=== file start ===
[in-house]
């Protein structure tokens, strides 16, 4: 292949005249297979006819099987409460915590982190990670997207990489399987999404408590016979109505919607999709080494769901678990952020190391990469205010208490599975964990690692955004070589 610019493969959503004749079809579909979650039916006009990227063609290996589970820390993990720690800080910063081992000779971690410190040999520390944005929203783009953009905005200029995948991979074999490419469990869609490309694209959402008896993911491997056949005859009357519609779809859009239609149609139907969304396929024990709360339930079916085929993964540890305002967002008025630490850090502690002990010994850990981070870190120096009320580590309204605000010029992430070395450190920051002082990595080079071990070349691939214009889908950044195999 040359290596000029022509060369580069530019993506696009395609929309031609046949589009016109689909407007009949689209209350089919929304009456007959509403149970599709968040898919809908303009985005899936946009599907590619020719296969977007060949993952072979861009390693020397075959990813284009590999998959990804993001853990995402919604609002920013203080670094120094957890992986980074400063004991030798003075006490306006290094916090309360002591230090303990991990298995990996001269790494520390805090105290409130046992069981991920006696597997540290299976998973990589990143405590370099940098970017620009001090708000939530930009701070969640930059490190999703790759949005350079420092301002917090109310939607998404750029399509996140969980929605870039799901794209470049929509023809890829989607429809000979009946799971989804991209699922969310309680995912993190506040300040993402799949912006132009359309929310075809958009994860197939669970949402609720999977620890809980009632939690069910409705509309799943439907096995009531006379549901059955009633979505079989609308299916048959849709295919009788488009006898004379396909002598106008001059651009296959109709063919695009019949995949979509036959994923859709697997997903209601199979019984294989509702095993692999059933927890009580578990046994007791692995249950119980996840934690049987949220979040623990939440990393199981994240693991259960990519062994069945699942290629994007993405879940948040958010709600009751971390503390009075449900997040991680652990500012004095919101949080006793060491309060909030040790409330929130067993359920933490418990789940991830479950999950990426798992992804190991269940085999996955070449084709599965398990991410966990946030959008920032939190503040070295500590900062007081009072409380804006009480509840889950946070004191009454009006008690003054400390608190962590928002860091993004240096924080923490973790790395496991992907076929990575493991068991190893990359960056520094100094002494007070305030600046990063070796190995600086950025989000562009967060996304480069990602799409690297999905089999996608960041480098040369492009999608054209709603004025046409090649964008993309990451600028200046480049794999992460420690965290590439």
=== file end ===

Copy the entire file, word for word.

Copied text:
[in-house]
């Protein structure tokens, strides 16, 4: 292949005249297979006819099987409460915590982190990670997207990489399987999404408590016979109505919607999709080494769901678990952020190391990469205010208490599975964990690692955004070589 610019493969959503004749079809579909979650039916006009990227063609290996589970820390993990720690800080910063081992000779971690410190040999520390944005929203783009953009905005200029995948991979074999490419469990869609490309694209959402008896993911491997056949005859009357519609779809859009239609149609139907969304396929024990709360339930079916085929993964540890305002967002008025630490850090502690002990010994850990981070870190120096009320580590309204605000010029992430070395450190920051002082990595080079071990070349691939214009889908950044195999 040359290596000029022509060369580069530019993506696009395609929309031609046949589009016109689909407007009949689209209350089919929304009456007959509403149970599709968040898919809908303009985005899936946009599907590619020719296969977007060949993952072979861009390693020397075959990813284009590999998959990804993001853990995402919604609002920013203080670094120094957890992986980074400063004991030798003075006490306006290094916090309360002591230090303990991990298995990996001269790494520390805090105290409130046992069981991920006696597997540290299976998973990589990143405590370099940098970017620009001090708000939530930009701070969640930059490190999703790759949005350079420092301002917090109310939607998404750029399509996140969980929605870039799901794209470049929509023809890829989607429809000979009946799971989804991209699922969310309680995912993190506040300040993402799949912006132009359309929310075809958009994860197939669970949402609720999977620890809980009632939690069910409705509309799943439907096995009531006379549901059955009633979505079989609308299916048959849709295919009788488009006898004379396909002598106008001059651009296959109709063919695009019949995949979509036959994923859709697997997903209601199979019984294989509702095993692999059933927890009580578990046994007791692995249950119980996840934690049987949220979040623990939440990393199981994240693991259960990519062994069945699942290629994007993405879940948040958010709600009751971390503390009075449900997040991680652990500012004095919101949080006793060491309060909030040790409330929130067993359920933490418990789940991830479950999950990426798992992804190991269940085999996955070449084709599965398990991410966990946030959008920032939190503040070295500590900062007081009072409380804006009480509840889950946070004191009454009006008690003054400390608190962590928002860091993004240096924080923490973790790395496991992907076929990575493991068991190893990359960056520094100094002494007070305030600046990063070796190995600086950025989000562009967060996304480069990602799409690297999905089999996608960041480098040369492009999608054209709603004025046409090649964008993309990451600028200046480049794999992460420690965290590439």